the most important thing students learned in my 'sexual response' lecture

Last night was my Sexual Response lecture, in which I present the ideas of responsive desire, nonconcordant arousal, and non-penetrative orgasms. I consider it the intellectual core of the class.

And then I asked my students to write down one important thing they learned, and they said things like this:

Genital concordance. This is something I have really struggled with – the mental disconnect with my body’s physiological response to sexual arousal. Learning about this today made me feel so much better about my body and my fear of never be able to orgasm. From now on I will not be coaxed into a sexual act simply beacuse my body “seems” as though I want to.

I learned that women’s sexual response does not directly correlate to their desire. This was really important for me to learn because it makes sense of a lot of kind of stinky sexual experience that I can’t explain why I was wet for, and the confusion and non-trust all make more sense now. Thank you.

I have been told by partners that I must not want sex because I am dry so I have made myself think “maybe I don’t want sex.” Now I know that having arousal non-concordance is not a bad thing and it does not mean I am not aroused. Learning about this has made me realize I need to evaluate my emotions and brain instead of going off what my genitals are doing.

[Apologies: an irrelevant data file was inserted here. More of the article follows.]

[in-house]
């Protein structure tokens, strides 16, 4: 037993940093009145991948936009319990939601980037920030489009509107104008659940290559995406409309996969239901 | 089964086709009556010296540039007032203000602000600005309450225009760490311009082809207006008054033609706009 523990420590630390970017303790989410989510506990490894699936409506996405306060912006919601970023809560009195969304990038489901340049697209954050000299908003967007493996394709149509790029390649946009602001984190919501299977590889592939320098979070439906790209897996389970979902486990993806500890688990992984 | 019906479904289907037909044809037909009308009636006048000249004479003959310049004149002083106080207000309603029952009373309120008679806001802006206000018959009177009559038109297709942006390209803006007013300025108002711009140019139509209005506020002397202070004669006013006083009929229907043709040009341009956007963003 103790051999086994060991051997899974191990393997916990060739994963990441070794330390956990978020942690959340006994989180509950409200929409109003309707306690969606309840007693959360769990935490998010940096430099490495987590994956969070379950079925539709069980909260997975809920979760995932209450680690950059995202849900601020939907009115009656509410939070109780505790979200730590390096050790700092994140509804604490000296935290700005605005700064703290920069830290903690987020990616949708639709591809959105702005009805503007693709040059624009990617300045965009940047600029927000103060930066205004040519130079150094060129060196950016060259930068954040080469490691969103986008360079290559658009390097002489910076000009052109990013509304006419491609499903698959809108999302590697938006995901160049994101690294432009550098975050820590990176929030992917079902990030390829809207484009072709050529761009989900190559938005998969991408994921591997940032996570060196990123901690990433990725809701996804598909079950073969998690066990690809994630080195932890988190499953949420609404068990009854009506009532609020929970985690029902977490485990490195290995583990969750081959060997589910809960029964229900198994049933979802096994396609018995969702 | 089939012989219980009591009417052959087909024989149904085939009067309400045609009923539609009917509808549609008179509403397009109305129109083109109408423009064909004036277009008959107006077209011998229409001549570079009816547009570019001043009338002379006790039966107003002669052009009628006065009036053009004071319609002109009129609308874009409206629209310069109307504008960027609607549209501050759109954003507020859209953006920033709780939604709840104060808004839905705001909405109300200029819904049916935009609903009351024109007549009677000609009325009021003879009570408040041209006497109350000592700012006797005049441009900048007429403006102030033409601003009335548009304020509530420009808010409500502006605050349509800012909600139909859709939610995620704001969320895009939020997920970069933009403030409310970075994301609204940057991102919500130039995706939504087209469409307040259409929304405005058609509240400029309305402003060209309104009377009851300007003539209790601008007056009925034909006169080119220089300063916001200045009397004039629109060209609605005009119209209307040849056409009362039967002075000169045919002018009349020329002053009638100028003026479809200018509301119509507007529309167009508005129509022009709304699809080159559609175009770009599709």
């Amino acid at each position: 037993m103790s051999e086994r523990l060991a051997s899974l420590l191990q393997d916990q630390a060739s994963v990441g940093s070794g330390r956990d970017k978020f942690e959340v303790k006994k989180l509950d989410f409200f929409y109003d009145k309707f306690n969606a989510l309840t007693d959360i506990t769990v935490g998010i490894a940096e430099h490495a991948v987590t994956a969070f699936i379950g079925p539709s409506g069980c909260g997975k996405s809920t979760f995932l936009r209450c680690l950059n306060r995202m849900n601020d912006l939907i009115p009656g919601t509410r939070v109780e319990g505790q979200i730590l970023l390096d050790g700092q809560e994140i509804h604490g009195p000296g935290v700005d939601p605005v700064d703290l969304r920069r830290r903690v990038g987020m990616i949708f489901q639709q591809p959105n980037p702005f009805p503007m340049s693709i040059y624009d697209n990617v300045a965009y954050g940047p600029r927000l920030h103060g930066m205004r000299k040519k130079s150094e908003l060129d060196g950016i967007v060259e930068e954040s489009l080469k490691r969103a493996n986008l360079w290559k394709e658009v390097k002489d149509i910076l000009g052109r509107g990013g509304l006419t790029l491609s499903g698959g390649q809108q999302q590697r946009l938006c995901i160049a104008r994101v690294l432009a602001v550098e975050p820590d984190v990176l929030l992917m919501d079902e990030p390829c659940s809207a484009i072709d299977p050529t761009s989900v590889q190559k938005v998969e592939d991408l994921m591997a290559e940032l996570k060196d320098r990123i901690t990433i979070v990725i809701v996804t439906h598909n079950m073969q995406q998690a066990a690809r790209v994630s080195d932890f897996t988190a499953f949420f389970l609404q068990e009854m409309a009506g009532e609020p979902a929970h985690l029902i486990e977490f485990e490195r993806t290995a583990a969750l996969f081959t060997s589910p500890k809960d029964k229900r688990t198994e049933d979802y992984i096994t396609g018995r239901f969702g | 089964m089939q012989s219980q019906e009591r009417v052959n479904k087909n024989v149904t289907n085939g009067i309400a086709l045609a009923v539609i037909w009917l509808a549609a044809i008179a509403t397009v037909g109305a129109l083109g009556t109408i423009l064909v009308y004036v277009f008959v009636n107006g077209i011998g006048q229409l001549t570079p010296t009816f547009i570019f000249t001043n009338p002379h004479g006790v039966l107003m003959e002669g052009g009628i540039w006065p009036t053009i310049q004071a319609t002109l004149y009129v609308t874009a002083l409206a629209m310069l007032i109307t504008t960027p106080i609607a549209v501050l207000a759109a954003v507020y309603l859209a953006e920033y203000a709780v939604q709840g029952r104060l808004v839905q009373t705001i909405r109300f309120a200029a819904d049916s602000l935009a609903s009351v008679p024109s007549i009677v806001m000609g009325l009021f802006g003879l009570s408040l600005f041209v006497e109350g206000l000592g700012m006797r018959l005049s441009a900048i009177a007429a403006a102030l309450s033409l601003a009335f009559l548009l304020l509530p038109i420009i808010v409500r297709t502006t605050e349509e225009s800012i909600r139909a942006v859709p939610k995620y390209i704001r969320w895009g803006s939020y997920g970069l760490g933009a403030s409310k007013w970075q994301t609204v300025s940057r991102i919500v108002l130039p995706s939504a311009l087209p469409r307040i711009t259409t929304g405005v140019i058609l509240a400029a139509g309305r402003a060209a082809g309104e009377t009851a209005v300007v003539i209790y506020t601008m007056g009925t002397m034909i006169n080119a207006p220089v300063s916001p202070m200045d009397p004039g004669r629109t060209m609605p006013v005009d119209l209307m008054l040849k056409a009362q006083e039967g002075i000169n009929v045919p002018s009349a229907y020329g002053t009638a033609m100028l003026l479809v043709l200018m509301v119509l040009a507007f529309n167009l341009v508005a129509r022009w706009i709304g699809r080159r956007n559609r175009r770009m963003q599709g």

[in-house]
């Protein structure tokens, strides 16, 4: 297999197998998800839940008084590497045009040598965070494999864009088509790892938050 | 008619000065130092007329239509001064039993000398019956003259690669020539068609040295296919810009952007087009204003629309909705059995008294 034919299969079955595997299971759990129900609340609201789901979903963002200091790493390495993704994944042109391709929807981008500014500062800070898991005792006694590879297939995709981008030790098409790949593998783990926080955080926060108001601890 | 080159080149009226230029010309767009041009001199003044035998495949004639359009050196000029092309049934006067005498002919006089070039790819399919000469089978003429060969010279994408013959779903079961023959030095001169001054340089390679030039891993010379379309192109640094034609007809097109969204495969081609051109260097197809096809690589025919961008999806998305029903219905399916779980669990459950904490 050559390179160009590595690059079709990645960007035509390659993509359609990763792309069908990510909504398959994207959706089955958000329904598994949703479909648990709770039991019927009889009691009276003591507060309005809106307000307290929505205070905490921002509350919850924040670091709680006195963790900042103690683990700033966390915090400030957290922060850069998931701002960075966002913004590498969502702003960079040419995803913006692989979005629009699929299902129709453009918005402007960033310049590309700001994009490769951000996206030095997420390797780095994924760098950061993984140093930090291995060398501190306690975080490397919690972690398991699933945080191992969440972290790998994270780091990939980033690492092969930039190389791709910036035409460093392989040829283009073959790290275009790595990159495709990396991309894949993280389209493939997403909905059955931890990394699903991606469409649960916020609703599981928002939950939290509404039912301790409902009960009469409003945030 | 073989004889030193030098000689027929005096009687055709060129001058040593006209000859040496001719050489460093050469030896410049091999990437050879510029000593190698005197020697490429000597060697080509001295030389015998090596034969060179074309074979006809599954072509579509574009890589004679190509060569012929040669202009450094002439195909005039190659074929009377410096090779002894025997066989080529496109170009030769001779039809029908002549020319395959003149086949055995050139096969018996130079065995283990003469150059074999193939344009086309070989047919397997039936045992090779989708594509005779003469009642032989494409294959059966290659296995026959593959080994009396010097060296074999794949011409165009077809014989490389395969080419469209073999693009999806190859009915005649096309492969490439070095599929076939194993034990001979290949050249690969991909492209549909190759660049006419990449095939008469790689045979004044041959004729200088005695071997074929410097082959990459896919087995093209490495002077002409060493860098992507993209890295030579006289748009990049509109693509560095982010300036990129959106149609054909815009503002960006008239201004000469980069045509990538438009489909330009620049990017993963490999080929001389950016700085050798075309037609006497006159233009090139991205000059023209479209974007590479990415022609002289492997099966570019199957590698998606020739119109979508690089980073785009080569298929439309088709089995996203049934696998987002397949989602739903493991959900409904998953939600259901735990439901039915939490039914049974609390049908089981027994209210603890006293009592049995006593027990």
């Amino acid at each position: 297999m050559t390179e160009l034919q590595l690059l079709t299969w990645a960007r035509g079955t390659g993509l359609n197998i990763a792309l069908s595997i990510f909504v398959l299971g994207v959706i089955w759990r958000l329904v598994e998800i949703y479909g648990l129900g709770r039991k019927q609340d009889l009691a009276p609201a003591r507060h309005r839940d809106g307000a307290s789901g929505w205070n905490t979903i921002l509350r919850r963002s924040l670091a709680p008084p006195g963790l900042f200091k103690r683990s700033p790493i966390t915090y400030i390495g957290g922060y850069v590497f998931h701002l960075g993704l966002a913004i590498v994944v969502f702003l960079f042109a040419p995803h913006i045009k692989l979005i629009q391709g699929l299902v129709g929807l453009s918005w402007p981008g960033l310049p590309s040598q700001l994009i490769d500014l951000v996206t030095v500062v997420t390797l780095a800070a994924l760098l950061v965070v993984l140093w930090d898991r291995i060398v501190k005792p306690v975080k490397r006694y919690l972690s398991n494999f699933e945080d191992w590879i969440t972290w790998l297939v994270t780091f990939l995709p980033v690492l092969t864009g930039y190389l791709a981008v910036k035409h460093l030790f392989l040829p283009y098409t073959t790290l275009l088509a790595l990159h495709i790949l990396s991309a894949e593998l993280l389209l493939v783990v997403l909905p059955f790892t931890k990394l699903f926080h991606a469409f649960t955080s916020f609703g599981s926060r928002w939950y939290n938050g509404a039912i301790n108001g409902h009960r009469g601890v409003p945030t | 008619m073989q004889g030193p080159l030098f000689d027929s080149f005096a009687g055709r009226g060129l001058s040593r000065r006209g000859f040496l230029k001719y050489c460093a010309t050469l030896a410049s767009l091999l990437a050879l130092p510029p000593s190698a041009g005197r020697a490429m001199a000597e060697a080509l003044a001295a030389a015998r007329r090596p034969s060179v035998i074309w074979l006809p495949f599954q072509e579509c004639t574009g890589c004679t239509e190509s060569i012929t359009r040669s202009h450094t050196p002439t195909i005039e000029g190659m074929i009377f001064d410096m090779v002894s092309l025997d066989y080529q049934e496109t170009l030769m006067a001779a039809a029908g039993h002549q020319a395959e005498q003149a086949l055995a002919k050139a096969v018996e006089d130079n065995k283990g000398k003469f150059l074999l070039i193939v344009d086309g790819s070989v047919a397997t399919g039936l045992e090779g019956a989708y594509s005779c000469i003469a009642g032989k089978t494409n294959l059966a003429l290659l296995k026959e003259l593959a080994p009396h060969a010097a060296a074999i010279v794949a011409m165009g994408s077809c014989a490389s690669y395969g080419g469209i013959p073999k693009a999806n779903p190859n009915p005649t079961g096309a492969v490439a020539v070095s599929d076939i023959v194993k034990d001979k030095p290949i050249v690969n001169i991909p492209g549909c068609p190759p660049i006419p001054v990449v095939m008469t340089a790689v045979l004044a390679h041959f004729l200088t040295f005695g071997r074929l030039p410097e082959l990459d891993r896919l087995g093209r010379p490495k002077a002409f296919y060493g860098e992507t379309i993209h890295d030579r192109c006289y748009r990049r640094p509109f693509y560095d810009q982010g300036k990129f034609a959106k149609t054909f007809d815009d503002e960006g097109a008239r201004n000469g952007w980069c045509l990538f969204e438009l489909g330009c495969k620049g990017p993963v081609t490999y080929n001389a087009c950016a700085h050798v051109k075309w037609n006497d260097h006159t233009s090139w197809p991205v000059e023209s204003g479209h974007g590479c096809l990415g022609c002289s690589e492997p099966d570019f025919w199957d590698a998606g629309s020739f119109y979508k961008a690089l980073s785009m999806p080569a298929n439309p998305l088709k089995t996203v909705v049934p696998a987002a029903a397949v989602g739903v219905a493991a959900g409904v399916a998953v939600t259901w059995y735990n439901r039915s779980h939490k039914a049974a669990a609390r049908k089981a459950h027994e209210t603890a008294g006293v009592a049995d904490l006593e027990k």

I realized that I’ve subconsciously believed that the response of your genitals was the result of what you were feeling. However, one point that you said really stuck with me: sexual response is how you FEEL. This means that what happens with your body is not necessarily what you feel.

One thing I learned tonight was arousal non-concordance. During the time I was sexually active, there were times when my “body” was read for sex but my “mind” wasn’t in the mood for it. This just shows that sex is actually more “mental” than physical, something many people do not understand.

Thanks for talking about non-concordance. I mentioned my love of lube to a friend who was a peer sexuality person and she said I shouldn’t have sex if I wasn’t wet – I didn’t agree, and explained why to her, but having a better understanding helps so much. I feel better!

When my boyfriend tries to have sex with me and I want to but I’m not wet, he stops because he doesn’t think I’m aroused – either that or he keeps massaging me to get me aroused. I don’t have a problem – we just need lube.

Other folks also mentioned spectatoring (“…it occurs for me ALL THE TIME. I didn’t know this was a common thing that had a name. Knowing that it’s an entire concept makes it easier for me to try to fight it”) and non-penetrative orgasms (“It has always been my perception that female orgasms are tiered, like clitoral stimulation orgasms were okay but that orgasms achieved through vaginal penetration were the ultimate goal”), but non-concordance was the main theme.

All this, and we still discussed how gender-based difference emerge from the interaction of the dual control mechanism with the environment – neither nature or nurture but always and precisely the structure of the interaction of the two.

This is why I do the “one important thing” assignment. It keeps me grounded in what matters most.

For all the complex and important questions about gender, culture, and all the rest of it, it comes down to teaching students that, despite their culture’s vested interest in making them feel broken, diseased, unlovely, and unlovable, they are in fact fully capable of confident, joyful sex. Even if they don’t yet feel that way, they are already sexually whole, healthy, beautiful, and loveable.